While the general consensus in the build-up to this year's Worlds in Louisville was that the parcours at Eva Bandman Park would be a fast, relatively unselective circuit, Mother Nature pitched in with a dose of wintry weather to set the stage for a truly deserving winner.
"I've got a lot of podium places in the world championships, but for me it doesn't work at the end of the season. One of the reasons is most of the races have been very fast over the past 10 years, and it is difficult for me to win those races. Over here there were a lot of technical skills required, and the atmosphere helped a lot. I felt it the whole week."
Vantornout earned the second world championship silver medal of his career, but it was a bittersweet day filled with mixed emotions for the 30-year-old Belgian. "I was very close today, it's a double feeling," said Vantornout. "I'm lucky that I have my Belgian champion's jersey and the season was already very, very good from the beginning to the end.
"But today it was also a good race. I felt strong, even as strong as Sven Nys, but just on the moment he was riding on the front and I made two little mistakes and my race was over." After bobbling at the base of the limestone step run-up on the final lap, which enabled Nys to pass him, Vantornout sealed his fate when his right pedal clipped a course barrier at the top of the run-up, momentarily stopping him in his tracks and giving Nys just enough daylight to ride away to victory.
Van der Haar's bronze medal ride provided yet more confirmation that the young Dutchman made the correct decision in foregoing his final year in the U23 ranks, although his day didn't start quite as expected.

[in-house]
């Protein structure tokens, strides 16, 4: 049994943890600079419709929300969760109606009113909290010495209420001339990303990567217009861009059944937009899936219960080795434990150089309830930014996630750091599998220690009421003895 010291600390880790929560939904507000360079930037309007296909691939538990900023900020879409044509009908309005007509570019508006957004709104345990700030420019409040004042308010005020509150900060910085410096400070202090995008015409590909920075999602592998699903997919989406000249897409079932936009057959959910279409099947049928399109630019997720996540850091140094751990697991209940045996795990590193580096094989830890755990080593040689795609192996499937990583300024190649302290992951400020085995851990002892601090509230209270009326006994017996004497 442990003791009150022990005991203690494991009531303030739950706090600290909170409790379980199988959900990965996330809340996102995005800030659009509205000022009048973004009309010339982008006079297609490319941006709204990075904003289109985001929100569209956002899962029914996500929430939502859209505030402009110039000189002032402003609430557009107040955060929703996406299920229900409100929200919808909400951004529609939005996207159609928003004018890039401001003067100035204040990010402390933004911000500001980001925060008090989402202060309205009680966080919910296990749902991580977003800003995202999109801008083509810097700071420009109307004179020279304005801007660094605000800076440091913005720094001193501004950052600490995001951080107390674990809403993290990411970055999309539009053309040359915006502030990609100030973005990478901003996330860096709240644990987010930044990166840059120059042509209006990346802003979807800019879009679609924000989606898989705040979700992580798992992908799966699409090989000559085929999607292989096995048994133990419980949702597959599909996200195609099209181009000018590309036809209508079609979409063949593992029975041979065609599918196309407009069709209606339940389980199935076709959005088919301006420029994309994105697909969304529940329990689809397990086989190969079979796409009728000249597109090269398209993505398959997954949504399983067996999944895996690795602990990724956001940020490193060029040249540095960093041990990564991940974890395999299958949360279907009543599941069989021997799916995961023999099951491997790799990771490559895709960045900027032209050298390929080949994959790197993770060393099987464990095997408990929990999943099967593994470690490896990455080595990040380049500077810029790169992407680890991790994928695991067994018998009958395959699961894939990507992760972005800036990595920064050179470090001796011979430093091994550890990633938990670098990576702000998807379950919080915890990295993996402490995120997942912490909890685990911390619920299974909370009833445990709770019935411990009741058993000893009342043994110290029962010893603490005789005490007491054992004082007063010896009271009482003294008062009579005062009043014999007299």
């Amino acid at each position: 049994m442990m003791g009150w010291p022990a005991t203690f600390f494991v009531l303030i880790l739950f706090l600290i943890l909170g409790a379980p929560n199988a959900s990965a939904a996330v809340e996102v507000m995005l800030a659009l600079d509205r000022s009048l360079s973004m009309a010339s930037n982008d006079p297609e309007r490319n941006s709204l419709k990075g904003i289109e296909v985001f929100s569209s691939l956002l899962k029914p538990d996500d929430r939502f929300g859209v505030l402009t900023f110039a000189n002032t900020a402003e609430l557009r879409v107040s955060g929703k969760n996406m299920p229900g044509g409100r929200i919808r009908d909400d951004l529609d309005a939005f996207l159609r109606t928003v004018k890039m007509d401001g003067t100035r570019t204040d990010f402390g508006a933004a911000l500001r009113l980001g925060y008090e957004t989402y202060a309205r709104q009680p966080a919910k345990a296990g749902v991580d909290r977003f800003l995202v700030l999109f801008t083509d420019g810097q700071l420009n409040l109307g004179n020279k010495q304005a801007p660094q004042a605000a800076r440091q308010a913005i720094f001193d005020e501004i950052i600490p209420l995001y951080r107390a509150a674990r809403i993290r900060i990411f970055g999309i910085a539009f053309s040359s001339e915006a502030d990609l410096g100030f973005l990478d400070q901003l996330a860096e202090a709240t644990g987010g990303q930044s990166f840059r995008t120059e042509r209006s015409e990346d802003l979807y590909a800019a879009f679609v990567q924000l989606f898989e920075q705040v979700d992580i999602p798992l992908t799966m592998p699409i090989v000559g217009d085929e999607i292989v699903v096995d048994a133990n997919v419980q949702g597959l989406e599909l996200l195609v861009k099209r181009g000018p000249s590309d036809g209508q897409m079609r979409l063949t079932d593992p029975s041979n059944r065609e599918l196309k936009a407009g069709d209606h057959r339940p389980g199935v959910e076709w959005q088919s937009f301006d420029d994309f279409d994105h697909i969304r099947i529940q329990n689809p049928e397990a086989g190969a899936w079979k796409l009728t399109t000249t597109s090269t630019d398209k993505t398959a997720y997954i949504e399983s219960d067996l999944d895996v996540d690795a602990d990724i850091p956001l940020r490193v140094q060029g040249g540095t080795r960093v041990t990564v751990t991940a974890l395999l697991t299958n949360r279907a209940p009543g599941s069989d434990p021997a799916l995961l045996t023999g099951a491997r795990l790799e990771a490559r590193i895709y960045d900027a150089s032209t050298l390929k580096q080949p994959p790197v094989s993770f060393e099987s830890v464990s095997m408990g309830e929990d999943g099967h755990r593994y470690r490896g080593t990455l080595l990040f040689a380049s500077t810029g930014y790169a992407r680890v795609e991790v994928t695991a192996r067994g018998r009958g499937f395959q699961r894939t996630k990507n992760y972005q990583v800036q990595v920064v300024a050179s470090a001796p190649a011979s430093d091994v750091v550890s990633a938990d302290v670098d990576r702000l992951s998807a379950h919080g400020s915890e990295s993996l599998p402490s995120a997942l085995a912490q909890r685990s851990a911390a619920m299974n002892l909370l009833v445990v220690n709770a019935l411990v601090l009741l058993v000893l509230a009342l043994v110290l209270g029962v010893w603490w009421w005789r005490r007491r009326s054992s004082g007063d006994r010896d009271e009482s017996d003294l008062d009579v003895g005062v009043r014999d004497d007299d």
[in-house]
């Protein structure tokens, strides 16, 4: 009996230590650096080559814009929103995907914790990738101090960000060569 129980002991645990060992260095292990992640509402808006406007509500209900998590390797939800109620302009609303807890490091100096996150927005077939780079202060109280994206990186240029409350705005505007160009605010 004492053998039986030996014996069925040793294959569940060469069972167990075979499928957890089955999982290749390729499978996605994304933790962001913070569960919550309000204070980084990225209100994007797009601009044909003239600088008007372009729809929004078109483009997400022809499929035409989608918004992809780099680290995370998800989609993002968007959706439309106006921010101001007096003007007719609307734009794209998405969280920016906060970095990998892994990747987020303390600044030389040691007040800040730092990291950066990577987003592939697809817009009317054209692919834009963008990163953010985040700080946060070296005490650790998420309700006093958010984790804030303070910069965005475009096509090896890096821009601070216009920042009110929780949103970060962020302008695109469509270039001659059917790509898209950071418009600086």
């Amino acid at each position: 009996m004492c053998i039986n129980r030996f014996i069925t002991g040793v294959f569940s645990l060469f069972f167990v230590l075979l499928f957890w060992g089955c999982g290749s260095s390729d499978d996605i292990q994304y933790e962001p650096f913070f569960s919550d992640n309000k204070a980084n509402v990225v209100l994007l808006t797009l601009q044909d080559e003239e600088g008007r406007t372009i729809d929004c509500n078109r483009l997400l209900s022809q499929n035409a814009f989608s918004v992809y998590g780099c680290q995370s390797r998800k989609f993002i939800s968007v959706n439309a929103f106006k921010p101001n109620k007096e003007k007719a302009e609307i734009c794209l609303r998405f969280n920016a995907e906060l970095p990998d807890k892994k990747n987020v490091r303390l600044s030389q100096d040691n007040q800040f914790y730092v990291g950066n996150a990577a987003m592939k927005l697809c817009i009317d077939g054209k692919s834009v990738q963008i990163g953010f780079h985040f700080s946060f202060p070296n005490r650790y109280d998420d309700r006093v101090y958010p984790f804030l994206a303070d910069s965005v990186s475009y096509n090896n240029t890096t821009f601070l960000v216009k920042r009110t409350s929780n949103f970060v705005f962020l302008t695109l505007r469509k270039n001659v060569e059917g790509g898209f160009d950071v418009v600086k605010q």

"I had big problems in the first two laps getting the pace, it was just too hard for me and I didn't have the right feeling," said van der Haar. "I thought 'I have to believe in myself for the whole race' and I found a new pace and could come back to [Niels] Albert. I just felt really good - I had the power and the technical parts were going really well. I didn't really make that many mistakes, that's why I could come back.
"At the end when I went for third I saw that Albert was mentally getting a bit down. I thought 'I should go now and maybe get a gap'. I went for it just before the technical section, got a gap and had to hold it for two laps almost, but I could never get back for the win. I was really happy to get third in my first pro year."
Patience is key
Martin Bina (Czech Republic), winner of the final World Cup round and always keyed up for truly wintry conditions, set the early fast pace and led after the opening lap, but then Francis Mourey (France) took over at the front and pushed out a lead approaching 20 seconds.